An article published on August 5, 2019, in the peer-reviewed journal Environmental Science and Technology reported on in vitro toxicity and chemical composition of plastic consumer products made of different polymers. The study was performed by Lisa Zimmermann and colleagues from the Department of Aquatic Ecotoxicology, Goethe University Frankfurt am Main, Germany, two other German Institutes, and the Department of Biology, Norwegian University of Science and Technology, Trondheim, Norway. The scientists analyzed 34 articles made of eight major polymer types, namely polypropylene (PP), low-density and high-density polyethylene (LDPE, HDPE), polyvinyl chloride (PVC), polyethylene terephthalate (PET), polyurethane (PUR), polystyrene (PS), and bio-based polylactic acid (PLA). For each polymer type four to five items were chosen that covered both food contact materials (FCM), the majority of which represented packaging (20 in total), and non-food contact applications including various articles (14 in total). The in vitro assays covered baseline toxicity in bacteria, oxidative stress, cytotoxicity in mammalian cells and yeast, estrogenicity, and anti-androgenicity.
The authors summarized that PVC and PUR extracts “induced the highest toxicity” across various assays, while PET and HDPE “caused no or low toxicity.” High baseline toxicity similar to PVC and PUR was also observed in all articles made of PLA bioplastics, FCM and non-FCM alike, as well as in three out of four LDPE products (two of them FCM). PS and PP articles showed varying toxicity across the samples tested. Estrogenicity was detected in only four out of 34 products tested, and anti-androgenicity was detected in 9 samples, which included “all PUR extracts, three PVC extracts and one extract [each] from PP and HDPE.”
Comparison of pooled data for food contact and non-food contact articles did not reveal any significant difference for baseline toxicity or estrogenicity, however, non-food contact articles “induced a significantly higher oxidative stress response and anti-androgenicity.” The authors cautioned, however, that “this was not generally true as some individual FCMs were more toxic than non-FCMs made of the same plastic type (e.g., in [the] case[s] of PP, PET and PVC). In addition, there was “a high toxicity for specific food contact articles, including a food wrap (PVC 1, baseline toxicity and anti-androgenicity), a yoghurt cup, a food tray and a coffee cup lid (PLA 1, 2 and 4, baseline toxicity), a gummi candy packaging (PP 3, oxidative stress response) and another yoghurt cup (PP 2, anti-androgenicity).”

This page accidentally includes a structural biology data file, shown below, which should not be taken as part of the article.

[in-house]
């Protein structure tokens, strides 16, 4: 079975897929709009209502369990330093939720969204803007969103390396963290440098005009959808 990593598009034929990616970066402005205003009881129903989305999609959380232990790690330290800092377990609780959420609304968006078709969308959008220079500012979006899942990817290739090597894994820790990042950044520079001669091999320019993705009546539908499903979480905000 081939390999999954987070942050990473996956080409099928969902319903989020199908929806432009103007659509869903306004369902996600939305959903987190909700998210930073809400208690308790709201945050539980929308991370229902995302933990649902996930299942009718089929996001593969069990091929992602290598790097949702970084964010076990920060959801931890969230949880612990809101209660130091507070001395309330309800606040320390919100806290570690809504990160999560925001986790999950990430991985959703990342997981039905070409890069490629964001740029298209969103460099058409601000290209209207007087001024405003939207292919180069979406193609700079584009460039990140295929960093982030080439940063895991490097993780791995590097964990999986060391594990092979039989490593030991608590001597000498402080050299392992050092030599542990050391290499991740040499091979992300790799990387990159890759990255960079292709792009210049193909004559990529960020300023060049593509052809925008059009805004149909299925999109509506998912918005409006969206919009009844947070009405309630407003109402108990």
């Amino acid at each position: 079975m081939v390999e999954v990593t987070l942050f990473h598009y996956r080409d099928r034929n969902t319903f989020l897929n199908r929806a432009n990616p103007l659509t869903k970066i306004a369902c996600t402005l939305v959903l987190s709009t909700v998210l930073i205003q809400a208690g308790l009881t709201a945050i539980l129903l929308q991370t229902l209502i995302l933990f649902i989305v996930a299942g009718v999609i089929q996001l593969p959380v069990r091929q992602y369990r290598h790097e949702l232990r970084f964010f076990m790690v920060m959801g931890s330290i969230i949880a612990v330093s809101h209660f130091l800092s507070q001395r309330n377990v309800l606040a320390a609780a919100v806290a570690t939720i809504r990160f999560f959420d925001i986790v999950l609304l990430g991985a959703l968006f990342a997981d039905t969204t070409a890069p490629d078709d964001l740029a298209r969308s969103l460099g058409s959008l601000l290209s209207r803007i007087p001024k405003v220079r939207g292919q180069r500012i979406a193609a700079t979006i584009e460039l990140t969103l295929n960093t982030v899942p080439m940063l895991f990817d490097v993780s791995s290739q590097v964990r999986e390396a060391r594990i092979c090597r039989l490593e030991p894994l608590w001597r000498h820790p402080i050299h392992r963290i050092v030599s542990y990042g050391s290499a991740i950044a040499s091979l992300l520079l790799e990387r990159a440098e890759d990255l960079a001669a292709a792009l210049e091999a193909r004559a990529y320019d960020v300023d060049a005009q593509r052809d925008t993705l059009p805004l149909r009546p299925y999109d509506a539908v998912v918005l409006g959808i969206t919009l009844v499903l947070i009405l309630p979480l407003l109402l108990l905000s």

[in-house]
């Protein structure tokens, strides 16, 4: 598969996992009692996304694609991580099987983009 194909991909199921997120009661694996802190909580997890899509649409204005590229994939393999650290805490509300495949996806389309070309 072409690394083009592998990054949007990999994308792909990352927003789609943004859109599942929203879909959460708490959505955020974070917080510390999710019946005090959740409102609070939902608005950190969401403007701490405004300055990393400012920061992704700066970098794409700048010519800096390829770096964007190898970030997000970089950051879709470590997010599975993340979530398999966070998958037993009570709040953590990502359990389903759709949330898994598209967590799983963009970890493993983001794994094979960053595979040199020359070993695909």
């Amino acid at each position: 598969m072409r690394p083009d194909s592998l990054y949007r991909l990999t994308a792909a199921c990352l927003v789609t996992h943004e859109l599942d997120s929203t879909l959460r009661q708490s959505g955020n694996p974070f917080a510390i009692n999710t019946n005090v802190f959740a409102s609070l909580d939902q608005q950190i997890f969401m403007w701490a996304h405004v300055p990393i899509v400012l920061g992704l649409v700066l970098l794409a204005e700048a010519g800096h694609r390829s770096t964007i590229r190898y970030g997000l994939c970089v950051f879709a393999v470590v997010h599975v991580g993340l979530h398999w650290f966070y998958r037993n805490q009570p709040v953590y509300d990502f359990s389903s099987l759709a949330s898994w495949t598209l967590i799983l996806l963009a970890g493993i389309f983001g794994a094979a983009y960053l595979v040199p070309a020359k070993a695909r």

The authors also analyzed all 34 samples with non-target, high resolution gas chromatography-mass spectrometry (GC-QTOF-MS). This resulted in detection of 1411 features in total, of which 213 chemicals were tentatively identified. The four most commonly detected chemicals were butylated hydroxytoluene (CAS 128-37-0), which was detected in seven samples, and 1,7-di-iso-propylnaphthalene (CAS 94133-80-9), methyl isostearate (CAS 68517-10-2), and methyl di-t-butyl hydroxyhydrocinnamate (CAS 6386-38-5), detected in six samples each. With regard to the correlation between the number of detected features and toxicity observed, the authors summarized that, “while there was a general trend for an increased toxicity with higher chemical complexity, chemical and toxicological signatures do not match. Accordingly, it is not possible to predict the toxicity of a polymer based on chemical analysis.”
From the 213 tentatively identified chemicals, the authors further prioritized 25 substances based on abundance in the analyzed extracts as well as toxicity reported in ToxCast database. Among these chemicals, the authors highlighted alpha-pinene (CAS 7785-70-8), alpha-terpineol (CAS 10482-56-1), and octadecanoic acid (CAS 57-11-4) as the “most estrogenic,” butylated hydroxytoluene (CAS 128-37-0) and 1,2-benzenedicarboxylic acid, dinonyl ester (CAS 84-76-4) as “the most potent antiandrogens,” iodopropynyl butylcarbamate (CAS 55406-53-6) and isodecyl diphenyl phosphate (CAS 29761-21-5) as the most potent inducers of oxidative stress, and oleic acid (CAS 112-80-1), isodecyl diphenyl phosphate, and triethyl phosphate (CAS 78-40-0) as the “most cytotoxic” (all estimations based on ToxCast data).
Overall, the study “demonstrate[d] that consumer plastics contain compounds that are toxic in vitro but remain largely unidentified,” but also that “products not inducing toxicity are already on the market.” The authors emphasized that “acknowledging [the] chemical complexity [of plastics] is the first step towards developing new scientific and regulatory approaches to improve their safety.”
Health and Environmental Alliance (September 17, 2019). “New study on widely used plastic products confirms toxicity of chemical content– Health groups call on new European Commission to make addressing chemical pollution a priority.”
Andrew Turley (September 19, 2019). “Plastics cause in vitro toxicity via unknown mixtures, study finds.” Chemical Watch
Daily Mail (September 19, 2019). “The toxic plastic lurking in YOUR home: Three out of four yogurt cups, bath sponges and coffee cup lids contain a cocktail of potentially dangerous chemicals, study finds.”
Zimmermann, L., et al. (2019). “Benchmarking the in vitro toxicity and chemical composition of plastic consumer products.” Environmental Science and Technology (published August 5, 2019).